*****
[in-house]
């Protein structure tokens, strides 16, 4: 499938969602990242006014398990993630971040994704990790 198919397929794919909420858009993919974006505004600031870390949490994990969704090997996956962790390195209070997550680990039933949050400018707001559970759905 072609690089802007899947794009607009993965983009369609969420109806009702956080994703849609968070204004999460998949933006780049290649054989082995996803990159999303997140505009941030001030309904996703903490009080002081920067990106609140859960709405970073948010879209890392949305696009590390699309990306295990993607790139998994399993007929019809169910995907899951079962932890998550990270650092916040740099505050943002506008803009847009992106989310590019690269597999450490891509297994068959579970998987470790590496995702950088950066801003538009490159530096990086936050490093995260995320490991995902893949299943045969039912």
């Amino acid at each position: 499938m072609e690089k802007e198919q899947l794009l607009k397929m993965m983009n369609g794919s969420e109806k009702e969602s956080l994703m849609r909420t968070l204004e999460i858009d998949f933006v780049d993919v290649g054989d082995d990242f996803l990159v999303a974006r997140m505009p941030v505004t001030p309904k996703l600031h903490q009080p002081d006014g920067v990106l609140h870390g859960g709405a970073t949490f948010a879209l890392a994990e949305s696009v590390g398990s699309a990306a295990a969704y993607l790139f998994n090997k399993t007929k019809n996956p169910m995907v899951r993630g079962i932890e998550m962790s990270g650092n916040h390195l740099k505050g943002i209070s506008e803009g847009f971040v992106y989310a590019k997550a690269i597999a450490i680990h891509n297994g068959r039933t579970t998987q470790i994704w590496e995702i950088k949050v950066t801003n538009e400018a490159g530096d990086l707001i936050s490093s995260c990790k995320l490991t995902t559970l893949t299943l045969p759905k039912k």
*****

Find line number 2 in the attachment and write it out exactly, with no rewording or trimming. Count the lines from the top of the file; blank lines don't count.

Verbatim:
């Protein structure tokens, strides 16, 4: 499938969602990242006014398990993630971040994704990790 198919397929794919909420858009993919974006505004600031870390949490994990969704090997996956962790390195209070997550680990039933949050400018707001559970759905 072609690089802007899947794009607009993965983009369609969420109806009702956080994703849609968070204004999460998949933006780049290649054989082995996803990159999303997140505009941030001030309904996703903490009080002081920067990106609140859960709405970073948010879209890392949305696009590390699309990306295990993607790139998994399993007929019809169910995907899951079962932890998550990270650092916040740099505050943002506008803009847009992106989310590019690269597999450490891509297994068959579970998987470790590496995702950088950066801003538009490159530096990086936050490093995260995320490991995902893949299943045969039912």